Video by Jody Christopherson
Talbott: The play originally was just the two fathers and Sidney, but I couldn’t stop thinking about all
the other folks who were stacked on top of and sandwiched below this story happening. I wanted to see if we could somehow include them and their lives, juxtaposed and living simultaneously in and
around and through each other, without them knowing it. Almost as though that on any given day, you could come to the space and see one of their stories instead of the Tallens’ story, and that at the same time you’d watch the Tallens acting out their lives around them.

SIDNEY
Do you hear the TV? That old man on the fifth floor watching movies all day. That couple you’d always talk about - “wide-eyes” you’d call them, always fighting or grabbing at each other, bump up against me in the hall and I’m more lonely than ever - so alone in this city.
-- FOLLOW

When Daniel informed me who would be playing the “other neighbors” in Follow, I was floored. Each name he mentioned was not only a wonderful actor but writers themselves!

One of the wide-eyed couples was Troy Deutsch who is the playwright of Lake Water (!) which I adore. He just finished a new play called A Video World about a kid in a small town who wants to go to Hollywood and be famous more than anything (and it involves Kevin Costner!)

Troy Deutsch: I came to the project last minute and it was exhilarating to jump right in and leave my insecurities at the door. Within minutes of meeting Sarah, we were grabbing and kissing each other. I've never worked like that before, but it was really exciting and liberating. There was a lot of trust in the room. Sarah and I got really close really fast and Daniel helped us shape that intense personal connection and bring it to the stage. I approached this role just like any other role, but instead of dialogue we were communicating through behavior. 

Richard Millen, who played the man on the fifth floor watching movies, had just finished a short film called Chronicle of a Death Postponed, which won the Award of Excellence in the Best Shorts Competition (www.bestshorts.net). He is literally one of the most brilliant minds I’ve ever met. Every movement he made on stage meant something - his character's inner life was so strong.

Jerry Matz and sound designer Janie Bullard

Richard Millen: “I had to start with what I know ... being in, inside, being alone. Make what happened that day, that evening, before the opening, specific... what had I done, etc. when I go down for popcorn... make use of every detail on the piano... Find out what Daniel meant when he suggested a stuffed animal as a new found friend...made me a lot less alone. Let the sounds and voices of each neighbor do something to me. Use the unfinished New York Times crossword puzzle book that had been given to me in the hospital... (What is it to need to be heard and not be able to speak?)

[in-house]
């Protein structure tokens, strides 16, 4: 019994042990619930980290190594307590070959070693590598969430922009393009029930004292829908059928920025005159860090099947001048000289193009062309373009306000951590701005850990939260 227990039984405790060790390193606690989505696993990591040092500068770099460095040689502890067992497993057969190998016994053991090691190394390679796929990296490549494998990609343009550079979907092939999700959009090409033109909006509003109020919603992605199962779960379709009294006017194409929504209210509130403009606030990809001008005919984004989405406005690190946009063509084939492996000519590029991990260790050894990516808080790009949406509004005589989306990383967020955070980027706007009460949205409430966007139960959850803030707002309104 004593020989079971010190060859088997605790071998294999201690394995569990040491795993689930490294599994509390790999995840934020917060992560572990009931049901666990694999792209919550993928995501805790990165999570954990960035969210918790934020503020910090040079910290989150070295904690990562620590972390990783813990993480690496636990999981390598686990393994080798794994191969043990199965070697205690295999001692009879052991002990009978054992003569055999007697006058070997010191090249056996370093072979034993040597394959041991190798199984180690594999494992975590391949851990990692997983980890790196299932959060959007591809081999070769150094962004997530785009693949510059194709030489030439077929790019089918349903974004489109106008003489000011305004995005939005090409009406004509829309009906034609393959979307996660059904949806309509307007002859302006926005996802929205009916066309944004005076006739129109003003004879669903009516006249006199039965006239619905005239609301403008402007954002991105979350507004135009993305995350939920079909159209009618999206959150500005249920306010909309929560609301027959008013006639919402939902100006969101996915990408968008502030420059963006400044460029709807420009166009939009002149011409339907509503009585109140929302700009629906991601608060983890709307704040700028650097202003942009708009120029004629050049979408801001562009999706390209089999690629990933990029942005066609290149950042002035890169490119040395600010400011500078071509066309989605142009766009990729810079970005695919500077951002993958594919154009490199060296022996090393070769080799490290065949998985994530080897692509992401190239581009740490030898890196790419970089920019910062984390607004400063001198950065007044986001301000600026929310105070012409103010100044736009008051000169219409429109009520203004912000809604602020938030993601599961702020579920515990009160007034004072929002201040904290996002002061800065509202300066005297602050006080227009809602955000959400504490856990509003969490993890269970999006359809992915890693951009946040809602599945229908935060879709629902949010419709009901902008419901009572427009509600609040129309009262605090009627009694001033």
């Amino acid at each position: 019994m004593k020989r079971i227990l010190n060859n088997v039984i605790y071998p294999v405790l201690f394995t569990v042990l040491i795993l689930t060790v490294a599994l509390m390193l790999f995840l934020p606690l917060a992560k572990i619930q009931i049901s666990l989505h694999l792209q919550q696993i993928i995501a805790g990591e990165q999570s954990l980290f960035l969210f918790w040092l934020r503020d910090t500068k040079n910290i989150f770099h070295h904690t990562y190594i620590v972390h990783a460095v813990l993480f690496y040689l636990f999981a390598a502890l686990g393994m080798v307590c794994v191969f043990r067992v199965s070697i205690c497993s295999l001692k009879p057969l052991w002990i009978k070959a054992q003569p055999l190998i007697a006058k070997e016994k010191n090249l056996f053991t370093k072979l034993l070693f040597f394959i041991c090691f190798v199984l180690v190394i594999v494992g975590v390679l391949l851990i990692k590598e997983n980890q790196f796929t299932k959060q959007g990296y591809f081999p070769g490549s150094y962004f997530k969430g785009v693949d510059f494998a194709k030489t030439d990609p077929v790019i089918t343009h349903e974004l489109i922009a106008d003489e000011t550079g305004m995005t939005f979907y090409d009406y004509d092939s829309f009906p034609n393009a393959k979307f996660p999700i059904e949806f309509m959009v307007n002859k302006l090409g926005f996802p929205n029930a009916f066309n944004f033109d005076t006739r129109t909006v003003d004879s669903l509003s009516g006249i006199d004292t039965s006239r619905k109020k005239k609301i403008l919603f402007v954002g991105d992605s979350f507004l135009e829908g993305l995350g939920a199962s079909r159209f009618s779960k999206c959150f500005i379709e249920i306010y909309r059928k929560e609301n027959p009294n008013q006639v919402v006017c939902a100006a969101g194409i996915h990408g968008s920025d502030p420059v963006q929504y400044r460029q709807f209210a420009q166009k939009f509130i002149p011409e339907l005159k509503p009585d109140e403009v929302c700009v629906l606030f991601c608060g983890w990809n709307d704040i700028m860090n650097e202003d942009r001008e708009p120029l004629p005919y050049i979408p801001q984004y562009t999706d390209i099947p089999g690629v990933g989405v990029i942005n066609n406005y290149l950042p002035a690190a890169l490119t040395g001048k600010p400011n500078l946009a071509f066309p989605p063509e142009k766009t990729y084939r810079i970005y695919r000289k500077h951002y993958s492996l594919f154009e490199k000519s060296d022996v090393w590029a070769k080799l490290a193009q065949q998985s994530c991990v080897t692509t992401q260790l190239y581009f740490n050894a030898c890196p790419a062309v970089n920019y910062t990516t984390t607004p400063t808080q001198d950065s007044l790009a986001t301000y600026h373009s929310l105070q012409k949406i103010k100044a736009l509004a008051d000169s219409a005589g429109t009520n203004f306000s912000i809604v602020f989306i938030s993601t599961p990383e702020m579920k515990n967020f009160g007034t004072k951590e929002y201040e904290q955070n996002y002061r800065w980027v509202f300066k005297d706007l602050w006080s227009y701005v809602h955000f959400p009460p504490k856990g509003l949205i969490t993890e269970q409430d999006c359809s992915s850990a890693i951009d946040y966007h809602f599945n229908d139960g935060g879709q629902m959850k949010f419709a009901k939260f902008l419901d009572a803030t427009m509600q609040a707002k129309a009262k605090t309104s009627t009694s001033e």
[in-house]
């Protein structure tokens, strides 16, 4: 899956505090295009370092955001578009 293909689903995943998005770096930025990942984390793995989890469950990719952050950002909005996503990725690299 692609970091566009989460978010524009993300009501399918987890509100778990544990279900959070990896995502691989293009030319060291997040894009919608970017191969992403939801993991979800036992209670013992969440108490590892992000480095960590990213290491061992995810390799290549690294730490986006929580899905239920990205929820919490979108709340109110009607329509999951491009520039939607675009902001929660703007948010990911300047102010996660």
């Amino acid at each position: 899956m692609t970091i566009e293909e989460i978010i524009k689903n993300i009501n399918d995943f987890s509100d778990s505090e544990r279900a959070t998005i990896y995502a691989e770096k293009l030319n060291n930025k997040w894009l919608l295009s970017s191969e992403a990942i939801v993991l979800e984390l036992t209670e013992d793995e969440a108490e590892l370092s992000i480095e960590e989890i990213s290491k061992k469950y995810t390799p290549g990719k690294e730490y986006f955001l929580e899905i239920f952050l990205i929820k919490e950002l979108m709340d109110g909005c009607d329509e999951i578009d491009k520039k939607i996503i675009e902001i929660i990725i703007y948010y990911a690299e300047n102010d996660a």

Sarah Shaefer, Troy’s wide-eyed partner, is also an actor/playwright with upcoming plays for Mariah MacCarthy's Caps Lock Theatre Company (GIN BABY) and Rising Phoenix's Cino Nights.

Sarah Shaefer: I had a lot of fun going through different ideas of who I wanted to be and what I wanted to do on stage in the play, which ultimately ended up being a playwright. I was actually writing a real play on stage, one that I'm currently working on about date rape, and before rehearsal or a show, I would always go over exactly what I was planning on writing, so I would have a list of scenes that I needed to write in the notebook I had on stage with me. I absolutely loved that I had to live my own private life with these other very private lives happening around me.

Gillian Rougier set the whole play in motion. A neighbor who is an actress rehearsing a dance for an audition, trying over and over again to get it right while rewinding Fiona Apple's song "Regret". Gillian choreographed her own opening dance - her determination set the tone for the whole play of characters trying to fix their lives desperately.
Gillian Rougier
Gillian Rougier: The dance at the start of the play was was an ode to all the unknown artists in the city who work relentlessly, putting their all on the line for a dream, without making any real headway. I wanted to acknowledge their struggle, their pain. I wanted to dance for them. When I come back in at the end of the play, it was heavy. Think of the worst day possible and coming home after it. I wanted to honor the weight of the disappointment, of the rejection. I wanted to try to recover from the pain, the let down, the sadness, the wariness. The apartment became my sanctuary, a place to lick my wounds. One of the things that heals a dancer's soul is to dance and under the genius direction of Daniel, we decided that I would dance again. There had to be some hope in the story.
Lanie Zipoy, Tristan Raines and Matthew Lewis
Our design team was Tristan Raines (Costume Design), Janie Bullard (Sound Design), Steven Cunningham (who helped Lanie Zipoy as producer), Kevin Shea (Stage Management). They popped out Fanfare’s space to not only really feel like an actual apartment, but also helped create wild, intimate inner moments of the characters. Jimmy Davis, a wonderful actor in his own right, came in for a day and helped create a dance break moment that happens in the play - where all characters - unaware of the others take part in the same dance.

Jimmy Davis: I knew the dance for FOLLOW, a play of intimate proportions, should be intimate. That the actors filled the simple choreography with such appropriate emotion was exactly perfect. Exactly what was needed. It was the actors' own projection onto the empty movement that elevated just-a-dance into another level of story.
Jimmy Davis with cast

As I write this, Daniel and Addie with RPR are co-producing (along with piece by piece, and the Barrow Group), ALL THE RAGE. They started previews on Jan 19th and they are all working on the first Rattlestick West production out in LA in March/April. They’re very excited too about the next few Cinos (which includes Sarah's new play in the fall).